The Peggy Helmerich Library will be closed temporarily for light renovation. We anticipate the closure to last several weeks. During the closure, any items you have placed on hold will be sent to Hardesty Library.
Hurricane season begins June 1st and ends November 30th for hurricanes in the Atlantic basin (Atlantic Ocean). Storm season in the eastern Pacific Ocean begins May 15th and ends November 30th.
Source: National Hurricane Center. For more information on hurricanes, see the NHC website.
Water weighs 62.4 pounds per cubic foot. When a vehicle stalls in water, the water's momentum is transferred to the car. For each foot the water rises, 500 pounds of lateral force is applied to the car. For each foot the water rises up the side of the car, the car displaces 1,500 pounds of water. In effect, the car weighs 1,500 pounds less for each foot the water rises. Most vehicles will float in just 2 feet of water.
Source: Tulsa World, p.A11, 10/6/2009
The Olympic Motto is Citius, Altius, Fortius.
This is Latin for Faster, Higher and Braver.
Source: World Almanac 1997, p.865.
According to the International Olympic Committee, the five rings linked together represent the sporting friendship of all peoples. The rings also symbolize the five geographic areas of the world: Europe, Asia, Africa, Australia and the Americas.
Source: World Almanac 1997, p.867.
The Summer Olympics will be in Rio de Janeiro, Brazil beginning August 5, 2016 and closing on August 21, 2016. For more information see the above web site.
Source: Summer Olympics web site.
Spring - Begins March 20, 2013 (spring equinox) at 7:02 am EDT.
Summer - Begins June 21, 2013 (summer solstice) at 1:04 am EDT.
Fall - Begins September 22, 2013 (Autumnal equinox) at 4:44 pm EDT.
Winter - Begins December 21, 2013 (winter solstice) at 12:11 pm EST.
Source: Chase's Calendar of Events 2013, pp.614.
In the Northern Hemisphere, spring begins on the vernal equinox (also called the spring equinox), when daylight length (the interval between sunrise and sunset) is the same everywhere in the world (approximately 12 hours and 8 minutes). (In the Southern Hemisphere the autumnal equinox occurs on this same day.)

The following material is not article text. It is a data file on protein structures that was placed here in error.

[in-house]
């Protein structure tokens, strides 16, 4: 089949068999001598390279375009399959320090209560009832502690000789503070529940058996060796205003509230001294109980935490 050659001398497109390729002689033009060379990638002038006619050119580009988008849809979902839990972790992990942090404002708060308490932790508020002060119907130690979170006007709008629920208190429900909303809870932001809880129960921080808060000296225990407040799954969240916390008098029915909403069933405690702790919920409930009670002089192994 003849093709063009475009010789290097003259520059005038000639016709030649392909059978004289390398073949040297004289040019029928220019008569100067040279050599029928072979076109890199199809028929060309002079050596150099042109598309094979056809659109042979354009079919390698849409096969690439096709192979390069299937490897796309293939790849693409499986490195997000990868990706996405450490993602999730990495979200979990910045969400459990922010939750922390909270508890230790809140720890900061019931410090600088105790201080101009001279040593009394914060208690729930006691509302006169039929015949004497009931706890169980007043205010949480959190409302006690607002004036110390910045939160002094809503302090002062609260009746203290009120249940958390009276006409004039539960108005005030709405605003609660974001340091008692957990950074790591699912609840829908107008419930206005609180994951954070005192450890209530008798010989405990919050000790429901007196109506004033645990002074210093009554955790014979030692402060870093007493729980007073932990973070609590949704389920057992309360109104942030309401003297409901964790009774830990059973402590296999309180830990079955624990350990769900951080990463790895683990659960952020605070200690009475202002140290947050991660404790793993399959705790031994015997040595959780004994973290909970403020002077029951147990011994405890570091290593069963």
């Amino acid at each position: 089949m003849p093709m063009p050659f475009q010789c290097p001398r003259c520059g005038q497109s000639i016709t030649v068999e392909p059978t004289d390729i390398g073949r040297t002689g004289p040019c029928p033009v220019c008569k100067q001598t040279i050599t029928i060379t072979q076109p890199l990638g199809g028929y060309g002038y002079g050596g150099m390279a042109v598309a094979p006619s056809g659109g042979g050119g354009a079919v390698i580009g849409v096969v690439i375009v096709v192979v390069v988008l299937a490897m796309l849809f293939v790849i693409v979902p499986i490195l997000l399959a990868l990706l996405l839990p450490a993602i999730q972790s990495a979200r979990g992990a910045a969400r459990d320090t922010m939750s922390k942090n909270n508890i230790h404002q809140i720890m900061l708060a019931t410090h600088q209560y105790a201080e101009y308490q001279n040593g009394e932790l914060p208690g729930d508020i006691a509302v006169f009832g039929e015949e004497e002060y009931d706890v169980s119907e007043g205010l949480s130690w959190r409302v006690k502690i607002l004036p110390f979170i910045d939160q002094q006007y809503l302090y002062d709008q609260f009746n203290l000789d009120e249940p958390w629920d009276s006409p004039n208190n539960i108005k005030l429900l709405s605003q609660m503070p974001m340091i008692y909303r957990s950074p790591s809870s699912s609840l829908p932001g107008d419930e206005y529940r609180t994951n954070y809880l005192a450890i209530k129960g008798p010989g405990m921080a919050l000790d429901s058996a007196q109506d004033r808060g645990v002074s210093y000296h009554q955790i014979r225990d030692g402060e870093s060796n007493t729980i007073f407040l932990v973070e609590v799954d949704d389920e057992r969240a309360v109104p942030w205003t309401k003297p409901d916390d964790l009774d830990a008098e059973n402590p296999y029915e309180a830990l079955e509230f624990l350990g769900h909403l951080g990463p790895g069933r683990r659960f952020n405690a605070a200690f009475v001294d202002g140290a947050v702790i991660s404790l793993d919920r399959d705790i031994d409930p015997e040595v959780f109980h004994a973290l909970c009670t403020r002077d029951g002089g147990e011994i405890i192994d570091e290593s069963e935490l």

In the Northern Hemisphere, autumn begins on the autumnal equinox, when daylight length is the same everywhere in the world, again approximately 12 hours and 8 minutes (In the Southern Hemisphere, the spring equinox occurs on this same day).
Source: Chase's Calendar of Events 1998, pp. 176, 489
In the Northern Hemisphere, between the equator and the Arctic Circle, the winter solstice indicates the beginning of winter and occurs when the sun rises and sets on the horizon farthest south for the year, and daylight length is at a minimum, ranging from 12 hours and 8 minutes at the equator, to no sunlight at all at the Arctic Circle. (In the Southern Hemisphere the summer stolsice occurs on this same day.)
In the Northern Hemisphere, between the equator and the Arctic Circle, the summer solstice occurs when the sun rises and sets farthest north on the horizon for the year, and the length of daylight is maximum, ranging from 12 hours, 8 minutes at the equator to 24 hours at the Arctic Circle. (In the Southern Hemisphere, the winter solstice occurs on this same day.)
Source: Chase's Calendar of Events 1998, pp. 332, 619.
Currently, Arizona, Hawaii, the eastern time zone portion of Indiana, Puerto Rico, the U.S. Virgin Islands and American Samoa do not observe Daylight Saving Time.
Source: World Almanac and Book of Facts 2005, p. 387. California Energy Commission web site.
Per the Energy Policy Act of 2005, Daylight Saving Time was extended to begin the second Sunday in March and end the first Sunday of November. This change went into effect in 2007.
2013, Begins 10 March, Ends 3 November
2014, Begins 9 March, Ends 2 November
2015, Begins 8 March, End 1 November
History of daylight savings time provided by U.S. Naval Observatory .
Source: Chase's Calendar of Events, 2013, pp. 614-616.